Tour of America's Dairyland Stage 2: June 18, 2010
Thiensville Fiddleheads Coffee Criterium presented by Extreme Ski & Bike
Crowell, Dotti nab top spots at Dairyland Stage 2
Thiensville, Wis. - On a day where, skinny tires, fat tires and even fatter tires shared the course, it was Jacquelyn Crowell (Team Type 1) and Juan Pablo Dotti (Aerocat Cycling Team) owning the road during Stage 2 of the Tour of America's Dairyland presented by Wisconsin Milk Marketing Board on Friday at the Thiensville Fiddleheads Coffee Criterium.
With reigning 2009 Tour of America's Dairyland Overall Women's Champ Jessie MacLean (Verducci Breakaway) in the field, Kacey Manderfield (Wolverine Sports) showed off her powerhouse sprint legs early on. In the end, Crowell (Team Type 1) established a strong move and made it stick, with Manderfield settling for second place. Crowell teammate Kori Seehafer rounded out the podium in third. A notch down on today's podium, Manderfield did land in the yellow and white cowprint Leaders Jersey at day's end.
Prior to the pro men taking the course, it was the local Fat Tire Mountain Bike Criterium, the field of which included rain-drenched race director Jack Hirt and course*cutting announcer Brad Sohner. A parade of Harley*Davidson motorcycles then took to the course before the pros hit the line for a fast-paced race that included huge primes.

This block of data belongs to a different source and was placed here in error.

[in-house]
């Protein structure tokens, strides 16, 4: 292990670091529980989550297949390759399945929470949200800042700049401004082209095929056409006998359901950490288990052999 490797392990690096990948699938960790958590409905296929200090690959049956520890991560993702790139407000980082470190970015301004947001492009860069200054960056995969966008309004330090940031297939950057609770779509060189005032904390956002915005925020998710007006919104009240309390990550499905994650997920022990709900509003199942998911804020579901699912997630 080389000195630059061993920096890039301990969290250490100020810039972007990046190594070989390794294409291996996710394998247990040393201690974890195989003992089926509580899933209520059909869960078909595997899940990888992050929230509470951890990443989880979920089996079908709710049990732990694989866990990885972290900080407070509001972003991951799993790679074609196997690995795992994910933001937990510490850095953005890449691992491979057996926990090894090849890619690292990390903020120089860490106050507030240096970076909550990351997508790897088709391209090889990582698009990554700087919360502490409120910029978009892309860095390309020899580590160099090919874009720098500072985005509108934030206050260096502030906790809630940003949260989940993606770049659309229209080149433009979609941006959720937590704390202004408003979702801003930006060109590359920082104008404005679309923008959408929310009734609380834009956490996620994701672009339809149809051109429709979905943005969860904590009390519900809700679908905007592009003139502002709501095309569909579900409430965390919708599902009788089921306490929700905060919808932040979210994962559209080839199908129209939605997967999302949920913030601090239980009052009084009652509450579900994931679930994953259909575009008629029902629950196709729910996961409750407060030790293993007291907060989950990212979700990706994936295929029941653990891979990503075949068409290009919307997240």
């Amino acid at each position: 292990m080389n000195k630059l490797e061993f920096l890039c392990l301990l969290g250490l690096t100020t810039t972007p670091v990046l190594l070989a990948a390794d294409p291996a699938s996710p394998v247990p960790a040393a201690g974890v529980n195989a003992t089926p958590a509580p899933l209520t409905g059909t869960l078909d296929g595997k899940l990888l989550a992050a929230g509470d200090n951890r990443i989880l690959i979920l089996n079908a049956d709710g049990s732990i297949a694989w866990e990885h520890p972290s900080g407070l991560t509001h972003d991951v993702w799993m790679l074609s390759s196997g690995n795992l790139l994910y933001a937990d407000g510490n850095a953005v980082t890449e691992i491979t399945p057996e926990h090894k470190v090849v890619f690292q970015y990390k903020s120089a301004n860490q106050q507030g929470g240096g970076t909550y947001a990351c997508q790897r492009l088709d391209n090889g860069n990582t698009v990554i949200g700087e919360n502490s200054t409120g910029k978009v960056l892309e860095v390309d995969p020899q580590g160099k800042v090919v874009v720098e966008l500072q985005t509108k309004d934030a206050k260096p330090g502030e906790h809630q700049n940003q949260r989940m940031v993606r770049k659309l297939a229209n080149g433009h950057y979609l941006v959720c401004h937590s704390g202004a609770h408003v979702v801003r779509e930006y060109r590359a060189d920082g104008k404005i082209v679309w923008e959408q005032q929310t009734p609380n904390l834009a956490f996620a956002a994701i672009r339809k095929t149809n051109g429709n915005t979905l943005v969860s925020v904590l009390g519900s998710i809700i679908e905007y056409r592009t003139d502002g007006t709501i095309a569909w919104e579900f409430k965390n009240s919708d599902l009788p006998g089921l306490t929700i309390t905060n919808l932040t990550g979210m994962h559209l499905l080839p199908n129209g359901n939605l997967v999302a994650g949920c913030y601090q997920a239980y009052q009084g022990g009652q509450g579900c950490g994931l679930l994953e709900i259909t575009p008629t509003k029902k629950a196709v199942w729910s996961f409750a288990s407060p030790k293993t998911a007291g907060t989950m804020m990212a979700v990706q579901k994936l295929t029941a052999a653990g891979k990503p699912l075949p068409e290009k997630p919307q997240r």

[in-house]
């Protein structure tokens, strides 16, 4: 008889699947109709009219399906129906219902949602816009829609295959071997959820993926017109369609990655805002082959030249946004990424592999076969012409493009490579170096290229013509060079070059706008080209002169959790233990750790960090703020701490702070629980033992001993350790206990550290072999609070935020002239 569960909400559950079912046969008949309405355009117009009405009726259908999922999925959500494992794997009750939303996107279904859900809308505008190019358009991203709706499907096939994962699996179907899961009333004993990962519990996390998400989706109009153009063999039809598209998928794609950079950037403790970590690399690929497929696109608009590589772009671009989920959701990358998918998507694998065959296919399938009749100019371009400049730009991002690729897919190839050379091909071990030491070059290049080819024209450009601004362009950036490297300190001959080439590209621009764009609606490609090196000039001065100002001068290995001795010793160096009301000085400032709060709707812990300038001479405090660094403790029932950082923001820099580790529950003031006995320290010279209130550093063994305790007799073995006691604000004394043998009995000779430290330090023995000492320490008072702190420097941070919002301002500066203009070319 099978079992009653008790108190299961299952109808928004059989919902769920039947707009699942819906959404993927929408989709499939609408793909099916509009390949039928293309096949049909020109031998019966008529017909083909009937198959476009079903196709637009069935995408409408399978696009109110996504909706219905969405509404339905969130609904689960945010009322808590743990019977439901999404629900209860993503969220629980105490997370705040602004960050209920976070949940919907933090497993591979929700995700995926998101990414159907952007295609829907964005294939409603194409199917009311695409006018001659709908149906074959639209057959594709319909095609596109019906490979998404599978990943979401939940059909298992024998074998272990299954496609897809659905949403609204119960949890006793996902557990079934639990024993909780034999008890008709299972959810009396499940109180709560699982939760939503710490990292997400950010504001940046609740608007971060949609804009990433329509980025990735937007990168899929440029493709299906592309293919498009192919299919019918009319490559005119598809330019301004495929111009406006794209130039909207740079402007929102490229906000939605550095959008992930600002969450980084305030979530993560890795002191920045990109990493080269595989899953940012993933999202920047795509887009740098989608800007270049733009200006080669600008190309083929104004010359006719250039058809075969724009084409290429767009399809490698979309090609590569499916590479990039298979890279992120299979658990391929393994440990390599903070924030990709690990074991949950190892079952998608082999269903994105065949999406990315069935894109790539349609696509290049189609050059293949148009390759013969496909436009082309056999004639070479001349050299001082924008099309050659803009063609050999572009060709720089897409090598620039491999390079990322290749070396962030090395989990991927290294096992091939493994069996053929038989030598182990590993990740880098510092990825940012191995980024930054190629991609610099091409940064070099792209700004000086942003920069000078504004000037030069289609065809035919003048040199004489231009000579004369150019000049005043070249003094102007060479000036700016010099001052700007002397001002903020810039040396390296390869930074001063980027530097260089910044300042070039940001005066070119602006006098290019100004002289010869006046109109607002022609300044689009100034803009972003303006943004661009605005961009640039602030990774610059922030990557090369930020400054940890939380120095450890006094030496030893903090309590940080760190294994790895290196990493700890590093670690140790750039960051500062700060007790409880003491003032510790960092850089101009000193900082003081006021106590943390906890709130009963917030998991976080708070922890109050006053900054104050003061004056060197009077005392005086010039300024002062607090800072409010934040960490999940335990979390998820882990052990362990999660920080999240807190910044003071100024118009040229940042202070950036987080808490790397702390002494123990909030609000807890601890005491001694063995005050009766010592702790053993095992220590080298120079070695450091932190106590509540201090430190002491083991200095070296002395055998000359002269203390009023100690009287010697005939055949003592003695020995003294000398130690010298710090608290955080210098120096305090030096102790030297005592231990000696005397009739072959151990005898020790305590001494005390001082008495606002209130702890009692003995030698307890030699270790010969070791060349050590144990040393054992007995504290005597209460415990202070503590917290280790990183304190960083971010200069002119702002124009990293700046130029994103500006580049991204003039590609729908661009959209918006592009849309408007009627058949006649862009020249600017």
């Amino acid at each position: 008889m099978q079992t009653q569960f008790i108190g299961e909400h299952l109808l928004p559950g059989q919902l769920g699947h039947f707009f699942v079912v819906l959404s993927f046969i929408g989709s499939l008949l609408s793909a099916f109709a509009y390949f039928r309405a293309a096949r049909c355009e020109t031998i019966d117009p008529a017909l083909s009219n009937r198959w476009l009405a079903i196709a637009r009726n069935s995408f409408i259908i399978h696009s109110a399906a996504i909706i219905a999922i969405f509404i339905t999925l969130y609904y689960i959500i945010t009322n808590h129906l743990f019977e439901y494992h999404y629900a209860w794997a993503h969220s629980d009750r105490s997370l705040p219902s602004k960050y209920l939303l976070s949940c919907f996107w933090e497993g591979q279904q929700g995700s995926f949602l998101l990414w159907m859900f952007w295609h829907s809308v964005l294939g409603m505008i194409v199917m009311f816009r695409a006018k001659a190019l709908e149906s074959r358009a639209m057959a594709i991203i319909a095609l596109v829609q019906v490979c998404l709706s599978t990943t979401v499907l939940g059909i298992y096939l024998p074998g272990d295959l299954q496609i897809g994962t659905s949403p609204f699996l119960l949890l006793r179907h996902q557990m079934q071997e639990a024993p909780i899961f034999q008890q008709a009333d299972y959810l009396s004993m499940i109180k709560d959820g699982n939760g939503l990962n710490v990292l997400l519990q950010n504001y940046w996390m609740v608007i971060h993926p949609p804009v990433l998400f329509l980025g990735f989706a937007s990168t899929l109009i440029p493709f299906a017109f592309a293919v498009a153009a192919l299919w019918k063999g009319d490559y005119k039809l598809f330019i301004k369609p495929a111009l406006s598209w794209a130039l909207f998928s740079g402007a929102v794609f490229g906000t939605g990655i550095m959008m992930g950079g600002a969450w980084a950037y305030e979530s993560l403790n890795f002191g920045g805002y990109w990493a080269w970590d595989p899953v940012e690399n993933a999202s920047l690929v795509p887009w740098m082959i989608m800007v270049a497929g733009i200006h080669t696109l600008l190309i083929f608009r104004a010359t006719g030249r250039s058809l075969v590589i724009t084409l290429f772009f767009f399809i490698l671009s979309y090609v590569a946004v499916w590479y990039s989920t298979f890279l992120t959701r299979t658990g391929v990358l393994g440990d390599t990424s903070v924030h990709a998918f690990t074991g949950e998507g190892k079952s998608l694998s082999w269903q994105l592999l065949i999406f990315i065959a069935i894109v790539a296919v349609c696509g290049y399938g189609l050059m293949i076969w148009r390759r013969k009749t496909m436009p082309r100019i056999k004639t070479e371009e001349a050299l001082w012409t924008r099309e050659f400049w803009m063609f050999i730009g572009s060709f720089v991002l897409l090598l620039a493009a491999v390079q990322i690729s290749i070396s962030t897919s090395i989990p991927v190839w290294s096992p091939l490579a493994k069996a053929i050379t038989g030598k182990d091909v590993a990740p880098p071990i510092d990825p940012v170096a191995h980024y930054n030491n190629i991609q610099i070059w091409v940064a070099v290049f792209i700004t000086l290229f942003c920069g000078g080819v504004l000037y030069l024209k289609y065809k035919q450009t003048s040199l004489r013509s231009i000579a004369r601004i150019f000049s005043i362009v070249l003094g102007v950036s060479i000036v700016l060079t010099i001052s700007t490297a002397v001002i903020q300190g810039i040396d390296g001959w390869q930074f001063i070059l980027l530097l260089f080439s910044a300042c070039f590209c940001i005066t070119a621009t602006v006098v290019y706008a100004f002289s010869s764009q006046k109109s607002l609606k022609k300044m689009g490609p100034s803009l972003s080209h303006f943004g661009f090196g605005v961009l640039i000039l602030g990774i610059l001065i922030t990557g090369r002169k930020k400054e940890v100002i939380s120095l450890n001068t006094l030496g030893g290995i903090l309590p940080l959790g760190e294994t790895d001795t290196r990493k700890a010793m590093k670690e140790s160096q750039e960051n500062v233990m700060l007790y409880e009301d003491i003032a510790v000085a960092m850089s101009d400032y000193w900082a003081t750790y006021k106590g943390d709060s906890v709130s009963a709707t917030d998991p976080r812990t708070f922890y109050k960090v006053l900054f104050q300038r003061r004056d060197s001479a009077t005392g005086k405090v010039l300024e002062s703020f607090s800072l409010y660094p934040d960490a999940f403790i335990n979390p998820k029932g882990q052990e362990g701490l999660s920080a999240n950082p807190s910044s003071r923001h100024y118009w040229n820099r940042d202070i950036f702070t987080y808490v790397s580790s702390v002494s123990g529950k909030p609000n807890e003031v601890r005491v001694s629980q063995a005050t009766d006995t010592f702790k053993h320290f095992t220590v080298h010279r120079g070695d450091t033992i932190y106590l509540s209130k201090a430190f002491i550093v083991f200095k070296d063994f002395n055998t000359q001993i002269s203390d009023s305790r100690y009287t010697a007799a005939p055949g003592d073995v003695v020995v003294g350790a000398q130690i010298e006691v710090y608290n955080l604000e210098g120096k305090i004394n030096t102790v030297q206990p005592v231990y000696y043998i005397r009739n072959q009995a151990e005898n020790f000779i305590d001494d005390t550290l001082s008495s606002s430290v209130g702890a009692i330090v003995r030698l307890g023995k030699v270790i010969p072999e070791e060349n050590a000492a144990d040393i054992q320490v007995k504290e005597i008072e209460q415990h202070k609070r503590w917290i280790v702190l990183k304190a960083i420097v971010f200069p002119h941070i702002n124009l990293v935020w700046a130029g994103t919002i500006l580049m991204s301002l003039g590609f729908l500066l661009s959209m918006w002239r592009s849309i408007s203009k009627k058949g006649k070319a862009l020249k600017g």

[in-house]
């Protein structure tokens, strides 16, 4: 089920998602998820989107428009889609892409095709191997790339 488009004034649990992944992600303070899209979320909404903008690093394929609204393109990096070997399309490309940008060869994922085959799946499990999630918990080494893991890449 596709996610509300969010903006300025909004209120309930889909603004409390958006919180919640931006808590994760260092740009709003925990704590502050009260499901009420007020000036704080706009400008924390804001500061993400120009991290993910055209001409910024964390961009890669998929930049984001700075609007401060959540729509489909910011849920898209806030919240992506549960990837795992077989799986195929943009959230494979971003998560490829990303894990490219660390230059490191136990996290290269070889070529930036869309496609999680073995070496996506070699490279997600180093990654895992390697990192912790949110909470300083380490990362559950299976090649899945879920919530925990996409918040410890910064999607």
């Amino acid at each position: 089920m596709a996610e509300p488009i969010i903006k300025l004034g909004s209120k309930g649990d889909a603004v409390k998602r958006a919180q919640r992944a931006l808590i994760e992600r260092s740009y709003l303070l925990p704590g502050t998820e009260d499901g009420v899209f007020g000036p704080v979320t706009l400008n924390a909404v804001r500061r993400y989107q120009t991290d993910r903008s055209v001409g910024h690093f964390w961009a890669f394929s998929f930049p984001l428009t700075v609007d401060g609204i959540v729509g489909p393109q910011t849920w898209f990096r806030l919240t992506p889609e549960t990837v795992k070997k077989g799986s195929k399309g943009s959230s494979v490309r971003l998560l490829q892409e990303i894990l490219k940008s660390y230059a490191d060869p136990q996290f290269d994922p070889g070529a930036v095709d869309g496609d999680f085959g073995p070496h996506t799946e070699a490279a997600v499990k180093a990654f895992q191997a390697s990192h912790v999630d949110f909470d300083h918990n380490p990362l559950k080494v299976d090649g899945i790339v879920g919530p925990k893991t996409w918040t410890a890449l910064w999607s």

With a dozen laps to go, the field started chipping away at the gap, which rocketed to 31 seconds at one point. With the field knocking, Team Mountain Khakis took control and started to drive the peloton. Strung-out field in tow, the final six laps were hot and heavy as the competition closed down the break. With now just a four-second gap and two laps to go, Kenda Pro Cycling-GEARGRINDER controlled the front of the field as James Stemper launched on the outside.
But in the end, chaos ensued on the backend of the course with one lap to go, and it all came down to the final sprint for a fast and furious finish. Ultimately, it was textbook sprinting for Aerocat Cycling as Dotti took a huge sprint on the inside to take John Grant (Texas Roadhouse) inside the line. Beneath Dotti and Grant, respectively, on the podium steps was Isaac Howe (Mountain Khakis). The momentum and action are building and a sure prelude to tomorrow's highly anticipated USA CRITS race in Grafton.
Chad Hartley (Kenda) ended the night donning the yellow leader's jersey.
Tour of America's Dairyland heads to the Giro d Grafton on Saturday before spending Father's Day in downtown Appleton, Wis. View previous race reports in the archive.